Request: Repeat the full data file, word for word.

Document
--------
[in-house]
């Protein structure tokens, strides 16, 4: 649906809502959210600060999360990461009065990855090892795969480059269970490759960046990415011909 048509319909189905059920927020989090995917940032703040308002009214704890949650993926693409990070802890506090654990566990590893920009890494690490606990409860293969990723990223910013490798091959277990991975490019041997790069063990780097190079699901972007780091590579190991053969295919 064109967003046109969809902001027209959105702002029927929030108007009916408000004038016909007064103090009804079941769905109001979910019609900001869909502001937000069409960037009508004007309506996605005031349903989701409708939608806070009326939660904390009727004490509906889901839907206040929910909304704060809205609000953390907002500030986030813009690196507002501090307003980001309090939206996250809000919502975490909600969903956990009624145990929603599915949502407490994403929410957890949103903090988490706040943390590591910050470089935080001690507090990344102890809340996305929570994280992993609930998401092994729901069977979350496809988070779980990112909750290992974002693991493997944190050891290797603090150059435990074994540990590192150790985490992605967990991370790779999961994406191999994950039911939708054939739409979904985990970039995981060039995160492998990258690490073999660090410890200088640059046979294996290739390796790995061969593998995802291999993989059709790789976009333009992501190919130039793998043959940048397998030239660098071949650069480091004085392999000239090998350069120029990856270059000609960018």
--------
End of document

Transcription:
[in-house]
């Protein structure tokens, strides 16, 4: 649906809502959210600060999360990461009065990855090892795969480059269970490759960046990415011909 048509319909189905059920927020989090995917940032703040308002009214704890949650993926693409990070802890506090654990566990590893920009890494690490606990409860293969990723990223910013490798091959277990991975490019041997790069063990780097190079699901972007780091590579190991053969295919 064109967003046109969809902001027209959105702002029927929030108007009916408000004038016909007064103090009804079941769905109001979910019609900001869909502001937000069409960037009508004007309506996605005031349903989701409708939608806070009326939660904390009727004490509906889901839907206040929910909304704060809205609000953390907002500030986030813009690196507002501090307003980001309090939206996250809000919502975490909600969903956990009624145990929603599915949502407490994403929410957890949103903090988490706040943390590591910050470089935080001690507090990344102890809340996305929570994280992993609930998401092994729901069977979350496809988070779980990112909750290992974002693991493997944190050891290797603090150059435990074994540990590192150790985490992605967990991370790779999961994406191999994950039911939708054939739409979904985990970039995981060039995160492998990258690490073999660090410890200088640059046979294996290739390796790995061969593998995802291999993989059709790789976009333009992501190919130039793998043959940048397998030239660098071949650069480091004085392999000239090998350069120029990856270059000609960018």